This event, one for playwrights, directors, actors and spectators, celebrates student talent. Marcia Legere, once a UW-Madison student playwright and later a successful theater professional, submitted to and won the first Wisconsin Playwrights Contest that led to a performance at the Wisconsin Union Theater in 1945. Legere gave a second life to the Wisconsin Playwrights Contest more than 20 years ago with a generous contribution for this free festival of one-act plays at Wisconsin Union Theater.
Read about it in the Isthmus.
This year’s winning plays include:
Only a Good Guy by Jeff Casey, directed by Allie Frank
Boy meets girl. Boy meets boy. Boy meets gun. If they don’t kill each other first, they might live happily ever after.
Jeff Casey is a PhD candidate in Interdisciplinary Theatre Studies. His research interests include gender and sexuality in modern American theatre, media and cultural studies. His original plays and performance work have been featured at UW-Madison’s University Theatre Open Stages, the UW Arts Institute’s Inside Story Festival, and the 2013 Wisconsin Triennial. He co-directed Rainbow Bookstore’s 2013 production of Voices of a People’s History of the United States.
Super by Kerry Billings, directed by Ethan Schmidt
It’s not easy living with an amateur supervillain. After being fed up with his roommate Eric for far too long, Kevin decides to use his ultimate weapon—common sense. A goofy superhero romp that contrasts the fantastical battle of good versus evil and reality.
Kerry Billings is a junior studying Theatre and English. This is her sixth play to be produced, and her first comedy. Normally known for her terrifying horror plays, Kerry’s previous works include Ladder Man, Imaginary, and Rain, Rain. When she’s not writing up her next script, Kerry can be found hanging out with family and friends, doodling, rushing to class, or listening to history themed musicals.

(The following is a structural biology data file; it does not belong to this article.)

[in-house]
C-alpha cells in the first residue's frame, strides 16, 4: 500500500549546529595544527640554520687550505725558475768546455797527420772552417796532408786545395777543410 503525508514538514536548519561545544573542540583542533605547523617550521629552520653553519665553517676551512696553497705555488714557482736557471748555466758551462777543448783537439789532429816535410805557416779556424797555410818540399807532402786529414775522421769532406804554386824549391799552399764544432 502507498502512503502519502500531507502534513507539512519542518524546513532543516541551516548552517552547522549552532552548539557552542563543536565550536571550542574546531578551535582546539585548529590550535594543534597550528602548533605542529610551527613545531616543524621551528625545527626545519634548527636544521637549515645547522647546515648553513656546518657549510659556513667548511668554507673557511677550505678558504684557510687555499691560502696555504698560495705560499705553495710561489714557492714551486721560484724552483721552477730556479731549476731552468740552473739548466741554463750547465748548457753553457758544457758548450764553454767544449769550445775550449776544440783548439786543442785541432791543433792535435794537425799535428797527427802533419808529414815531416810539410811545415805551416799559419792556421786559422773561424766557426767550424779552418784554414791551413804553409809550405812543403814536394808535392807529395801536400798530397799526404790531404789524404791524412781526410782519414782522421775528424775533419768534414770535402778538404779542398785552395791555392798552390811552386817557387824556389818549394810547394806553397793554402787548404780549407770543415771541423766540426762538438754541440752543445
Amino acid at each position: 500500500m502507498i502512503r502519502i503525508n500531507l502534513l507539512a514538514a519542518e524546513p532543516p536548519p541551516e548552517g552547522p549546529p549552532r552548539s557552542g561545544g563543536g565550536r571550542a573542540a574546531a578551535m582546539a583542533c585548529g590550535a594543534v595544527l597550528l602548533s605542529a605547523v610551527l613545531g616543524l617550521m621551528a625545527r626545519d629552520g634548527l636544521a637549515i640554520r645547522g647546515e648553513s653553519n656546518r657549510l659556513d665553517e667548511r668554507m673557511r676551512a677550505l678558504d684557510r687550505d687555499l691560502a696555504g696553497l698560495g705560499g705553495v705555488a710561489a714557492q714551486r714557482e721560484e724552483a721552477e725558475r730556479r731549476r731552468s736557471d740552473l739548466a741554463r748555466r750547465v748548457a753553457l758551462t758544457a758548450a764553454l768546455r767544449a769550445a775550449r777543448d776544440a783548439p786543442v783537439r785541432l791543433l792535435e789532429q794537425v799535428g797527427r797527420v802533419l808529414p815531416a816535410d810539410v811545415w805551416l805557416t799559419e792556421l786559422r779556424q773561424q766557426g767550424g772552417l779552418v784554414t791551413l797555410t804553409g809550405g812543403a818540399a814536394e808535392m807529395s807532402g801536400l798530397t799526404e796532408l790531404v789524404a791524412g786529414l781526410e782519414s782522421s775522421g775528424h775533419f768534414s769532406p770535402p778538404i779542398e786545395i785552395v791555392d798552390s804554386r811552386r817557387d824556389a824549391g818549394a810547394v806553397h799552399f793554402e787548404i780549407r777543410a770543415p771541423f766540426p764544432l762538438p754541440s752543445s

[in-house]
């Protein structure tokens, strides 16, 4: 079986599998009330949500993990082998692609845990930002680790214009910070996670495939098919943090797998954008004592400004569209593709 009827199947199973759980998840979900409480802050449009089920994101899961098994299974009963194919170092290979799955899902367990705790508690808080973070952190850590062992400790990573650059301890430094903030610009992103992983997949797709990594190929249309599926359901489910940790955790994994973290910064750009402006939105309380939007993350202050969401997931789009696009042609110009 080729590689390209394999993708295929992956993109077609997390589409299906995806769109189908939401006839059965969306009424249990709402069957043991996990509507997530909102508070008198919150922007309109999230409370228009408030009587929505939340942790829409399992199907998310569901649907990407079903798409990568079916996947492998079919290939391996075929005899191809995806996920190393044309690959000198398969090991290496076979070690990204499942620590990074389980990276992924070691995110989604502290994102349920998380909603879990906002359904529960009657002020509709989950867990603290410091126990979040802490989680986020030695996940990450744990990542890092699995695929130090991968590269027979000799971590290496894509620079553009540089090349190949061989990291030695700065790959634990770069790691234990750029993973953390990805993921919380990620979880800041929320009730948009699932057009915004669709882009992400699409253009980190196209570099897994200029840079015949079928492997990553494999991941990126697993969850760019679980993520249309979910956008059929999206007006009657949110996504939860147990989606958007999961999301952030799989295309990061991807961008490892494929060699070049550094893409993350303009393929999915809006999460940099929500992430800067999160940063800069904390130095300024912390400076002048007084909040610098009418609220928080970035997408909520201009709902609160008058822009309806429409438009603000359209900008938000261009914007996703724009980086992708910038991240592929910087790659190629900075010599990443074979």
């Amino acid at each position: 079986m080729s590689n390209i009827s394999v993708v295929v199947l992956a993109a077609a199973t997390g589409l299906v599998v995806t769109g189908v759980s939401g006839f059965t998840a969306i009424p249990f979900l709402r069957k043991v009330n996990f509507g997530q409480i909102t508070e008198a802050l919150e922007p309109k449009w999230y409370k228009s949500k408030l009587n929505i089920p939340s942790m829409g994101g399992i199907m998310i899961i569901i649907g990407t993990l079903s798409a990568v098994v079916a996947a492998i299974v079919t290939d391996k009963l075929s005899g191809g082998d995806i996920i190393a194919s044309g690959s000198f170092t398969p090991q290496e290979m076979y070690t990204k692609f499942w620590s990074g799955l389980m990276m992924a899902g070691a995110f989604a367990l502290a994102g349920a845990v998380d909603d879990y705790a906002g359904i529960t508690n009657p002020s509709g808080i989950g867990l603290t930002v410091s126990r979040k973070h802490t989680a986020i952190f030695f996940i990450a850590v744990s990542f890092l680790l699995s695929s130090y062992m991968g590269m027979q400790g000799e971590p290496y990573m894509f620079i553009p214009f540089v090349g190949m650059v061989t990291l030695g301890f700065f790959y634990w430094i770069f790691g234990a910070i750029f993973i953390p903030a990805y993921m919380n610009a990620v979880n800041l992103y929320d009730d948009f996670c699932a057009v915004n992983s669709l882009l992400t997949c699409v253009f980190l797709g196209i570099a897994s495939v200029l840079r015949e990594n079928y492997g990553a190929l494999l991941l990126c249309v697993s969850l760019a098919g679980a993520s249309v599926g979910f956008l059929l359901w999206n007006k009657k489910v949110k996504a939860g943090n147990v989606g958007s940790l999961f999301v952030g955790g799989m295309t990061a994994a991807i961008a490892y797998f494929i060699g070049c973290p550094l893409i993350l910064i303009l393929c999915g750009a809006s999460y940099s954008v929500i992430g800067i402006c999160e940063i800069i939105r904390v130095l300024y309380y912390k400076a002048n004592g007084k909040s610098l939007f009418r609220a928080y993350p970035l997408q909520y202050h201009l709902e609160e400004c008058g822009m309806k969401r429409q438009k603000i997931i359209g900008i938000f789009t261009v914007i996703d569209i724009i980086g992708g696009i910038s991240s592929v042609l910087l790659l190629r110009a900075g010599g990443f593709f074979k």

Love is in the Err by Isaac Ama, directed by Becca Haven
Love is in the Err is a comedy about a couple and that discovers love isn't as perfect as one would like to believe. A romantic night at an art gallery quickly turns to chaos when two very different plans clash and an eccentric friend ends up stuck in the middle. When the smoke clears, and the night comes to an end, the two must decide what's become of their relationship.
Isaac Ama is a senior double-majoring in English (Creative Writing) and Comm Arts (Radio, Television, and Film). In the past he has worked mostly on poetry and short stories. This festival is his debut for playwriting, but he plans to continue writing plays in the future.
Shelter in Place by Laura Farrell-Wortman, directed by Mary Finedore
At their father's wake, sisters Hannah and Gwen are avoiding their family and hoarding appetizers. Each is handling their grief in different ways than the other, and in different ways than they imagined they would before his death. Ultimately they struggle to accept each other and to accept their own relationship with their late father.
Laura Farrell-Wortman is a PhD candidate in Interdisciplinary Theatre Studies. She is currently at work on a dissertation exploring Irish theatrical responses to the 2008 financial crisis. She has worked as a dramaturg and literary assistant with theatres including the Abbey Theatre, Atlantic Theater Company, Forward Theater and the Activate: Midwest New Play Festival. Shelter in Place is her first play.
Black Rose by Ashley Thomas, directed by Niccole Carner
Black Rose is a play about truth and friendship. Breanne and Tammie celebrate their sexuality by reminiscing over their past stories, some sweeter than others. Just two days into their winter break, they build a bond they never knew they had.
Ashley Thomas is a graduating senior hailing from the horizons of Harlem, New York. She is a Social Work major with an emphasis in Community Organizing. An artist that intends on writing openly and frankly about her life, Ashley is even better at expressing herself through her love of frying chicken. She hopes to go to graduate school to teach and run her own community theatre company as a means of social change.